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Preview of the Le Mans 2015 24h race: Audi, Porsche or Toyota?

Preview of the Le Mans 2015 24h race
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2 . 419 kilometers of racing distance are within the LMP1- 2015 season behind us, two Audi victories are in the results lists. Is it possible to derive a statistical forecast for the 24h race in Le Mans from two races? It should be noted that the previous races were won with ridiculous lead - with 4 and 13 seconds. And anyway: isn't the Le Mans track profile with its five bolt-long straights completely different? The distance is not four times as long as in normal World Cup runs? And don't the LMP1 projectiles in France drive with a very special aero specification?

Sprint races with long-distance cars

'Everything I have learned so far indicates that it will be tight as hell' - Joest technical director Ralf Jüttner does not want to lean out of the window either. After the first two World Championship races at Silverstone and Spa, there are certainly no certainties. However, trends: Audi ended the 2014 season as a pitied underdog - and turned the tables during the four-month winter break.

Before the season started, Porsche was the clear top favorite in the LMP1 class - but the trees do not grow into the sky, no matter how well you water them. Toyota dominated the LMP1 dumpling in 2014 for long stretches, now the Japanese from Cologne are suddenly hanging in the shaft and don't seem to really know how to get out of there. That can only please the fans: like the previous World Championship races, the 2015 Le Mans 24h Race will be a thriller - come what may.

The fierce competition now leads to duels, the sprint races all honor would do. Take Spa as an example: the strategies of the two contenders for victory, Porsche and Audi, intersected twice on the track. On lap 114, Porsche driver Marc Lieb wanted to pass Audi driver André Lotterer with fresher tires, who had just completed the second stint on the same set of tires. Lotterer defended the lead hard and hard, Lieb couldn't get past.

17 laps later, Lieb didn't manage what Lotterer did before: On old tires, he couldn't keep Audi driver Benoît Tréluyer in check, changed the lead several times, Tréluyer even kissed the rear of Lieb's Porsche and was able to later Passing around the outside of the Fagnes curve - the preliminary decision in favor of Audi in a race that was about seconds, not minutes - as usual in oneEndurance World Championship. The fantastic duels from rounds 114 and 131 show how tough the competition is and what a big role tire wear plays. Because Lieb's double stint was not nearly as good as Lotterer's earlier in the Audi - the tire management decided the race, just like at Silverstone. Will it be the same at Le Mans?

Tire wear as the key at the Le Mans 2015 24h race

Audi hopes yes, Porsche and Toyota hope not. The tires alone won't be decisive at Le Mans - but they will play a big role. We remember: Last year, Toyota dominated the World Championship because they had the least tire wear, and that made the difference for a long time. What many forget: With the introduction of the new LMP1 regulations in 2014, the tire widths shrank to LMP2 format, and the drivers ridiculed the tires as 'Formula 3 tires'.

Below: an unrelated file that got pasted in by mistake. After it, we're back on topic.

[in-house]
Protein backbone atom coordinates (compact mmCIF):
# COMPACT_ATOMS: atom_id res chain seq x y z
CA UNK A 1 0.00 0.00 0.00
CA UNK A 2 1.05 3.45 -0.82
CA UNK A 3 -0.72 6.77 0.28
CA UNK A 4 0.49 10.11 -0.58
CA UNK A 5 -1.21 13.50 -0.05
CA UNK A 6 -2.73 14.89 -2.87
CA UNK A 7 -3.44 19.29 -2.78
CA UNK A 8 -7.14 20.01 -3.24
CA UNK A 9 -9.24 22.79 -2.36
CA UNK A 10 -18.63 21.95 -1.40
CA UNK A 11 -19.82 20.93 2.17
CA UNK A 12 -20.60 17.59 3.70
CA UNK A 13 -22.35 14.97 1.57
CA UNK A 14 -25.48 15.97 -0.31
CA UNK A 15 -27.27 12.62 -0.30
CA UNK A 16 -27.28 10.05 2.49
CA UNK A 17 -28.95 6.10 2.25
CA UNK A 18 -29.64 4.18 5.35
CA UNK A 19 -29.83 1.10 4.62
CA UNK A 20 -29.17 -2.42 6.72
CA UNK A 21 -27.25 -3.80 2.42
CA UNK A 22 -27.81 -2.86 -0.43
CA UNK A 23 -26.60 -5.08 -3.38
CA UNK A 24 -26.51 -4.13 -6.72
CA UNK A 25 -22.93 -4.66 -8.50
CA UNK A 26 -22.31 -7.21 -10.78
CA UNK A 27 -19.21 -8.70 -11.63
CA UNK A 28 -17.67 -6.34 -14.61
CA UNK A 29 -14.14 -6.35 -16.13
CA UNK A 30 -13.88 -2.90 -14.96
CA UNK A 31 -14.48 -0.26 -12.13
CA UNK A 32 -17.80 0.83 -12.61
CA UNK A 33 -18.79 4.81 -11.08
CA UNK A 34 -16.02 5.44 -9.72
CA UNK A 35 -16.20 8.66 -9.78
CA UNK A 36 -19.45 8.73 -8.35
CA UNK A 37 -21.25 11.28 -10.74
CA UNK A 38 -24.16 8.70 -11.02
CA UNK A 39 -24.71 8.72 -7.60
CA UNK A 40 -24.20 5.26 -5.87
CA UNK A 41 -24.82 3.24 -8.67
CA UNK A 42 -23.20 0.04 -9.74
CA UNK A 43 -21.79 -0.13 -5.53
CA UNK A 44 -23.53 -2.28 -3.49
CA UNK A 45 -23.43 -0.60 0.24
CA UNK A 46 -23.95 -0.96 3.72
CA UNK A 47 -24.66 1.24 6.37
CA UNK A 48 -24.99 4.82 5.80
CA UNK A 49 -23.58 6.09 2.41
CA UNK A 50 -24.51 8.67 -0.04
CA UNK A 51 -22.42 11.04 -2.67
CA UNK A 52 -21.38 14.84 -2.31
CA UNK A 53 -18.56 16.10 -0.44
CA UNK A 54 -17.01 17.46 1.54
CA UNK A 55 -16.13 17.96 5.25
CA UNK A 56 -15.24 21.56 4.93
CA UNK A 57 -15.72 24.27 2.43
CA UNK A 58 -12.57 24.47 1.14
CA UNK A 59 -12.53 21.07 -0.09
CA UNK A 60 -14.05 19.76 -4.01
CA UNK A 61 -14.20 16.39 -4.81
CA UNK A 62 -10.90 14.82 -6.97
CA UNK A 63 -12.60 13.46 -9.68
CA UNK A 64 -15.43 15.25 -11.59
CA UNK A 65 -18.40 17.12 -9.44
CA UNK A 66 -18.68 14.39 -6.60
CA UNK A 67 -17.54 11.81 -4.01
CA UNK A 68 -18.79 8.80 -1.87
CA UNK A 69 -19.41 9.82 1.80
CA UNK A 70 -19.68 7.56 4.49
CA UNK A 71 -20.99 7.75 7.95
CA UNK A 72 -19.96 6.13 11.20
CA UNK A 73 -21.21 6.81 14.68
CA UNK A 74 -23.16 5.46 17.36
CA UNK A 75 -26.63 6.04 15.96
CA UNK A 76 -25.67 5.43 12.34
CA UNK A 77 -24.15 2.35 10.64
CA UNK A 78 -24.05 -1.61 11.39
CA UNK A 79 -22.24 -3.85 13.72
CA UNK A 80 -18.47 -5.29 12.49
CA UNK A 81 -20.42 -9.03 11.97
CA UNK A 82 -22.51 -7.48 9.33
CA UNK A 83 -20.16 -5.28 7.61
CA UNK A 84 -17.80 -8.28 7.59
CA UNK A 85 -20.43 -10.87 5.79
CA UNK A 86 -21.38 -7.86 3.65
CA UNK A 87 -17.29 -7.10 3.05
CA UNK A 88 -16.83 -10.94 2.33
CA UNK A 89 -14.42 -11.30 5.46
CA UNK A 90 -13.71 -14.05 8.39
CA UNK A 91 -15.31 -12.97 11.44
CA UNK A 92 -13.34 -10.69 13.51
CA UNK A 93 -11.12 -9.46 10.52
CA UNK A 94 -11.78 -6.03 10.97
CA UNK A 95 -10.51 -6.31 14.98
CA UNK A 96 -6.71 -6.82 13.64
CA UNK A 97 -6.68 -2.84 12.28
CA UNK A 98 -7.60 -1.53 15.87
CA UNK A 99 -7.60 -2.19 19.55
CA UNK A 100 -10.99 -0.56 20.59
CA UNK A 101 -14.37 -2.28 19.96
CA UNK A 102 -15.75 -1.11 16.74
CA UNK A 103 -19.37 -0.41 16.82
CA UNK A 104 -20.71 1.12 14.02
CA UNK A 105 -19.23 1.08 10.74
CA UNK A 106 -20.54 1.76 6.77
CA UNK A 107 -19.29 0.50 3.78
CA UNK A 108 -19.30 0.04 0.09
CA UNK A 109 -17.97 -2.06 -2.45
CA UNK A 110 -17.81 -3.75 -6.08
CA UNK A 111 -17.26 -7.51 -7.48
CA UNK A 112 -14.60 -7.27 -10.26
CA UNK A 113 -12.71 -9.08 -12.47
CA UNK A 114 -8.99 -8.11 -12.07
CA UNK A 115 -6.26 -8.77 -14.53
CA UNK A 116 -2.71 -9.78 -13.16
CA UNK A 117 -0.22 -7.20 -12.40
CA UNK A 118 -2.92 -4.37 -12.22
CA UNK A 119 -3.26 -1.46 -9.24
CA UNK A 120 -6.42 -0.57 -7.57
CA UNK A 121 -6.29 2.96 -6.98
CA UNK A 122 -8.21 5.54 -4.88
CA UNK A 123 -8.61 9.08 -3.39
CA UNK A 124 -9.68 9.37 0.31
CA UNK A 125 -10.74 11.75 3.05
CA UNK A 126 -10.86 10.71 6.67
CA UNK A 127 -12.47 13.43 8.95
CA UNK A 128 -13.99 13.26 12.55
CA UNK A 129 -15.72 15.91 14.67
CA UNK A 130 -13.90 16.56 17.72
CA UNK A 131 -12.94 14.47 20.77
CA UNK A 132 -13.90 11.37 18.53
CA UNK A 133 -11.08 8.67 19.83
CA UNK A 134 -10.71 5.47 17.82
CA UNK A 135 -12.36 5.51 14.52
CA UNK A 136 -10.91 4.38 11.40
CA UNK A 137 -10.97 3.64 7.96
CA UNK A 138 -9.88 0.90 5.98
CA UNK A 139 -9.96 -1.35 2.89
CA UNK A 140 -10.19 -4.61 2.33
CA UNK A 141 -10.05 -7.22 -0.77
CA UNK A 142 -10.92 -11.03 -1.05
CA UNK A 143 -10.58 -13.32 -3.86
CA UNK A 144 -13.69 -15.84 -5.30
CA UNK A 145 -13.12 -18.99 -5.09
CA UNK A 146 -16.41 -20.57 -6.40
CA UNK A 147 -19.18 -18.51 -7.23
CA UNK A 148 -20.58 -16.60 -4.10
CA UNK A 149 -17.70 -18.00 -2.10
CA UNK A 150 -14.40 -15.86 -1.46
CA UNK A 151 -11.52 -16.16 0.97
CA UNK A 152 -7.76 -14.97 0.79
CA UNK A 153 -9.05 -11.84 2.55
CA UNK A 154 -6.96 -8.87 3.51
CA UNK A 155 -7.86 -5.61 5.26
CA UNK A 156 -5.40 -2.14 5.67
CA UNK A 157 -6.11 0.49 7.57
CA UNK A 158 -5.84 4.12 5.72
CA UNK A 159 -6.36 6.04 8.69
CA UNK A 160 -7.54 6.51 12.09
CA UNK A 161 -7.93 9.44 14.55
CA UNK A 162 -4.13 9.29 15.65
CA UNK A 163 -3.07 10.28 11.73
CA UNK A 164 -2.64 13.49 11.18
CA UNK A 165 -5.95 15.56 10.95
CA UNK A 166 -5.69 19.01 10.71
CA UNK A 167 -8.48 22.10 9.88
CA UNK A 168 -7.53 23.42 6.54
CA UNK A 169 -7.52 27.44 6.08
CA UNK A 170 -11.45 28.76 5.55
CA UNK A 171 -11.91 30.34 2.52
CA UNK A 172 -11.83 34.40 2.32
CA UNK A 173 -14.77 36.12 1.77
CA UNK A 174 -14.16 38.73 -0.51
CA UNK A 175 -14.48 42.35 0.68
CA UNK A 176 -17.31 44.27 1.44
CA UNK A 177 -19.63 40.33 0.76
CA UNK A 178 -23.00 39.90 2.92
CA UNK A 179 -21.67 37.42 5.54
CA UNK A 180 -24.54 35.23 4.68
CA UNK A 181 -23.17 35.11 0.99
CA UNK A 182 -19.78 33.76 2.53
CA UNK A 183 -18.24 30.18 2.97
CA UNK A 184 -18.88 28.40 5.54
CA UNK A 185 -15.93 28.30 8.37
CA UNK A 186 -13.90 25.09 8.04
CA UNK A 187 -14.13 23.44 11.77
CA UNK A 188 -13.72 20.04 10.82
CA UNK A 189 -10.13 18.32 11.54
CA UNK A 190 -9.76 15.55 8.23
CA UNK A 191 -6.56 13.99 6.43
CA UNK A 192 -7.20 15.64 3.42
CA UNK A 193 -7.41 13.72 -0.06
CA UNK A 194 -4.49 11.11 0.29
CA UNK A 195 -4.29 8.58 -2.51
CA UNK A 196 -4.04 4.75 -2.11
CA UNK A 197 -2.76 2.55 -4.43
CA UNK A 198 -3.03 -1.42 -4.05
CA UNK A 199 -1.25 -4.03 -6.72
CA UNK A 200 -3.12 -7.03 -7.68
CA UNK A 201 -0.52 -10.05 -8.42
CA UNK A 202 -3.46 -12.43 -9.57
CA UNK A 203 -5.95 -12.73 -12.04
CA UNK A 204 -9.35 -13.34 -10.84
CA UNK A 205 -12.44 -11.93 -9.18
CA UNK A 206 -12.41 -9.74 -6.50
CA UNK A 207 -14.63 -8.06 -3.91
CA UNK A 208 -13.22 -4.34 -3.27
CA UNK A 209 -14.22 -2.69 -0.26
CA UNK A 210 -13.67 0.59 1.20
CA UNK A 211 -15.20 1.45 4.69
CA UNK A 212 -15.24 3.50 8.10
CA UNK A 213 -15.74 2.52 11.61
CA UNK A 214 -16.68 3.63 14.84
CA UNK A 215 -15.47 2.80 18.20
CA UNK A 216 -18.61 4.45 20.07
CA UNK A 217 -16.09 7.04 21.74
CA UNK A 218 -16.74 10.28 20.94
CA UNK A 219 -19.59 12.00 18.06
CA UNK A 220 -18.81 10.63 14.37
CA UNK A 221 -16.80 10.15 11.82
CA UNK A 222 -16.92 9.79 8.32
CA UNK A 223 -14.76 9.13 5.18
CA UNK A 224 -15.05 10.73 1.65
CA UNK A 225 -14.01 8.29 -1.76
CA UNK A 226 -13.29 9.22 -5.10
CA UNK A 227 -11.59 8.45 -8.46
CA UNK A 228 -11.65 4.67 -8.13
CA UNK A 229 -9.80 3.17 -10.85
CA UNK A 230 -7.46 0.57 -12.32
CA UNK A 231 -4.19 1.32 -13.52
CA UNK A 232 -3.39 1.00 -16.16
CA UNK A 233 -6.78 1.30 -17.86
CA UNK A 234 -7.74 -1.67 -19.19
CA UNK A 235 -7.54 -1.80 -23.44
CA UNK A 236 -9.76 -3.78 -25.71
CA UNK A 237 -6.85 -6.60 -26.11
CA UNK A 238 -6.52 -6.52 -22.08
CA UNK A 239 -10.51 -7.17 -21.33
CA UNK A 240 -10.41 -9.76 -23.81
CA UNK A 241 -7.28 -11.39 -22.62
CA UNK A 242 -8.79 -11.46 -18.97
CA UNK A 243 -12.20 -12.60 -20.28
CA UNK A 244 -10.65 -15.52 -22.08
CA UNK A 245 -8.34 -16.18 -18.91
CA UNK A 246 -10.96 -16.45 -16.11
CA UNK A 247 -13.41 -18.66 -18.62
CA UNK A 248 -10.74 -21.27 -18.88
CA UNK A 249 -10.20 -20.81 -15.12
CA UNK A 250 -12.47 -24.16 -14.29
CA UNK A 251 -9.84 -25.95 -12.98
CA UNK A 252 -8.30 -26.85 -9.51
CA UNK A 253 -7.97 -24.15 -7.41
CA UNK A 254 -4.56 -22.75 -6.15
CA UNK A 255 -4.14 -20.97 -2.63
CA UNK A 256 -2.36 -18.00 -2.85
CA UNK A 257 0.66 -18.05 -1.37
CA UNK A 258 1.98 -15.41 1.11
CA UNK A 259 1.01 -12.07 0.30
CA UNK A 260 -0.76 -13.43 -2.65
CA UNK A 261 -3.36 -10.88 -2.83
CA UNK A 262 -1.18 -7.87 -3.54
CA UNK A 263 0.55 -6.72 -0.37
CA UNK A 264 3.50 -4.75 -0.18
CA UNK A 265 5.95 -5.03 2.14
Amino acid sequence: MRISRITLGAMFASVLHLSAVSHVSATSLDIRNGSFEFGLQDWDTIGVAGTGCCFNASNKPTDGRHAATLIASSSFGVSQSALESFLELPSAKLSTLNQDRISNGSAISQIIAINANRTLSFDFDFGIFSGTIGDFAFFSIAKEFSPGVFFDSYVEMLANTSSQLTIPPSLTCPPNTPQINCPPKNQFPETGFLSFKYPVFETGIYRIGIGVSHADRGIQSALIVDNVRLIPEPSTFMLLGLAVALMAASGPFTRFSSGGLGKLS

At the same time, however, performance increased, especially thanks to the hybrid systems - and with it the stress for the tires. Audi apparently drew the right conclusions for 2015. As in the previous year, the Bavarians rely on a lot of downforce on the R18 e-tron - significantly more than Toyota and Porsche - because high contact pressure reduces the slip phases and thus tire wear. Second, they meticulously tested all Michelin tire options in terms of construction and compound for every conceivable temperature window - and obviously made the right choice.

And thirdly, Audi drives a so-called FRIC chassis, with the rear and rear The front axle are in operative connection via hydraulics in such a way that the aero platform of the entire vehicle always remains in the optimal window. This offers several advantages: more stable downforce even with pitching and rolling movements, a deeper and therefore more efficient coordination of the front axle and a generally softer chassis set-up - all of this naturally also helps with tire wear.

Porsche has am 919 Hybrid tried a comparable system, but put it back as they already use a complex chassis (hub-roll) in which only the wheels of one axle are in operative connection and which is purely trimmed for driving dynamics - not for aerodynamics. Toyota, like Audi, uses a FRIC system, but did not benefit to the same extent at Spa as the opponent - probably a set-up problem that did not previously arise at Silverstone.

Does Audi have the golden ball in the run?

The fact is that Audi won both World Championship races with good tactics and even better tire wear. 'But the surface in Le Mans is less rough and aggressive than on the modern GP tracks', objected Toyota Technical Director Pascal Vasselon. Triple stints are mandatory for the LMP1 teams at Le Mans, but those who manage four or even five stints have an additional golden ball in the barrel, as a joker, so to speak.

If you lookback to Spa, then the priorities and strengths of Audi become clear. Although the two top Audi cars competed with the Le Mans package for little aerodynamic drag, in the twisty second sector, which requires a lot of downforce, they were faster than Toyota and Porsche with their World Championship specification for a lot of downforce - and hardly slower than the third Audi in World Cup specification! At the same time, the top speed gap to the superior Porsche in terms of performance shrank to 8 km /h. That means: The Le Mans kit from Audi combines a good shovel of downforce with little aerodynamic drag.

In the ranking, 20 percent of the fastest race laps under green, which gives a feeling for the basic speed of the LMP1 cars, The victorious Audi R18 e-tron was only marginally above the second-placed Porsche. So it can be expected that Audi will be strong over the distance at Le Mans: a fast car, slightly inferior in terms of power, but currently setting the tone when it comes to tire wear, plus a team with a lot of experience.